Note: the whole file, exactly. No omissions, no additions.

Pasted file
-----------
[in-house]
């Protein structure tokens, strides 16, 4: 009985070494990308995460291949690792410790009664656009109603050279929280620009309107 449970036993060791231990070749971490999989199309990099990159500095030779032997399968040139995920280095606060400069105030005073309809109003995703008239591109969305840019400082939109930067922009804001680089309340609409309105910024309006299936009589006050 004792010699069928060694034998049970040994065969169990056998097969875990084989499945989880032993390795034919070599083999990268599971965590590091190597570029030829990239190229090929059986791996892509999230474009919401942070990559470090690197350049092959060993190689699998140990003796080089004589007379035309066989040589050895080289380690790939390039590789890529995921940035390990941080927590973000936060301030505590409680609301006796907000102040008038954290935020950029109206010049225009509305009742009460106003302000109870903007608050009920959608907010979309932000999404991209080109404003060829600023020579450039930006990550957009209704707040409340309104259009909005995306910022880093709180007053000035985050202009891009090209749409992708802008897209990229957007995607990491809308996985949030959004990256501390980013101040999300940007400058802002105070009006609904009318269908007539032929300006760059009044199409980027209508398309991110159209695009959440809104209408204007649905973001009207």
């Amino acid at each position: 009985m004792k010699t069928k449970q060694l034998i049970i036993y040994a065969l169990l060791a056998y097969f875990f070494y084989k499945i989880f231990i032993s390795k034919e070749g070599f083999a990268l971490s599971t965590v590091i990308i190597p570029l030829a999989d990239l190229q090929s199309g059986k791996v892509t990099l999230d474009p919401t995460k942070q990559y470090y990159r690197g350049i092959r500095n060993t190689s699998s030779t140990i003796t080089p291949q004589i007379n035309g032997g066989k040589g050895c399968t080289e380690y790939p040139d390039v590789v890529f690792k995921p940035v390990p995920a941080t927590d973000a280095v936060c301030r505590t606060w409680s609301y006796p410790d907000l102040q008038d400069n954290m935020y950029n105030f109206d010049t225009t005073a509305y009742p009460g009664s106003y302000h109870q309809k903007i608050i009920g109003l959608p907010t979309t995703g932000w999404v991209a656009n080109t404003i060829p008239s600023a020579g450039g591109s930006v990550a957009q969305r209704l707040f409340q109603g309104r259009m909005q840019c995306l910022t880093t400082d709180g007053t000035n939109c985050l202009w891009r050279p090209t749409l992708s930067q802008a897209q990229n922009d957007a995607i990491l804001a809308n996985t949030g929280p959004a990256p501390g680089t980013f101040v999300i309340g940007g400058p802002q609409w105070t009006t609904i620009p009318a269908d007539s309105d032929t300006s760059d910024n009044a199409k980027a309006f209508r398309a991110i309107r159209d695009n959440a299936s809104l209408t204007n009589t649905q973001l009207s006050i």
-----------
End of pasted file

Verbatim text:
[in-house]
């Protein structure tokens, strides 16, 4: 009985070494990308995460291949690792410790009664656009109603050279929280620009309107 449970036993060791231990070749971490999989199309990099990159500095030779032997399968040139995920280095606060400069105030005073309809109003995703008239591109969305840019400082939109930067922009804001680089309340609409309105910024309006299936009589006050 004792010699069928060694034998049970040994065969169990056998097969875990084989499945989880032993390795034919070599083999990268599971965590590091190597570029030829990239190229090929059986791996892509999230474009919401942070990559470090690197350049092959060993190689699998140990003796080089004589007379035309066989040589050895080289380690790939390039590789890529995921940035390990941080927590973000936060301030505590409680609301006796907000102040008038954290935020950029109206010049225009509305009742009460106003302000109870903007608050009920959608907010979309932000999404991209080109404003060829600023020579450039930006990550957009209704707040409340309104259009909005995306910022880093709180007053000035985050202009891009090209749409992708802008897209990229957007995607990491809308996985949030959004990256501390980013101040999300940007400058802002105070009006609904009318269908007539032929300006760059009044199409980027209508398309991110159209695009959440809104209408204007649905973001009207």
């Amino acid at each position: 009985m004792k010699t069928k449970q060694l034998i049970i036993y040994a065969l169990l060791a056998y097969f875990f070494y084989k499945i989880f231990i032993s390795k034919e070749g070599f083999a990268l971490s599971t965590v590091i990308i190597p570029l030829a999989d990239l190229q090929s199309g059986k791996v892509t990099l999230d474009p919401t995460k942070q990559y470090y990159r690197g350049i092959r500095n060993t190689s699998s030779t140990i003796t080089p291949q004589i007379n035309g032997g066989k040589g050895c399968t080289e380690y790939p040139d390039v590789v890529f690792k995921p940035v390990p995920a941080t927590d973000a280095v936060c301030r505590t606060w409680s609301y006796p410790d907000l102040q008038d400069n954290m935020y950029n105030f109206d010049t225009t005073a509305y009742p009460g009664s106003y302000h109870q309809k903007i608050i009920g109003l959608p907010t979309t995703g932000w999404v991209a656009n080109t404003i060829p008239s600023a020579g450039g591109s930006v990550a957009q969305r209704l707040f409340q109603g309104r259009m909005q840019c995306l910022t880093t400082d709180g007053t000035n939109c985050l202009w891009r050279p090209t749409l992708s930067q802008a897209q990229n922009d957007a995607i990491l804001a809308n996985t949030g929280p959004a990256p501390g680089t980013f101040v999300i309340g940007g400058p802002q609409w105070t009006t609904i620009p009318a269908d007539s309105d032929t300006s760059d910024n009044a199409k980027a309006f209508r398309a991110i309107r159209d695009n959440a299936s809104l209408t204007n009589t649905q973001l009207s006050i």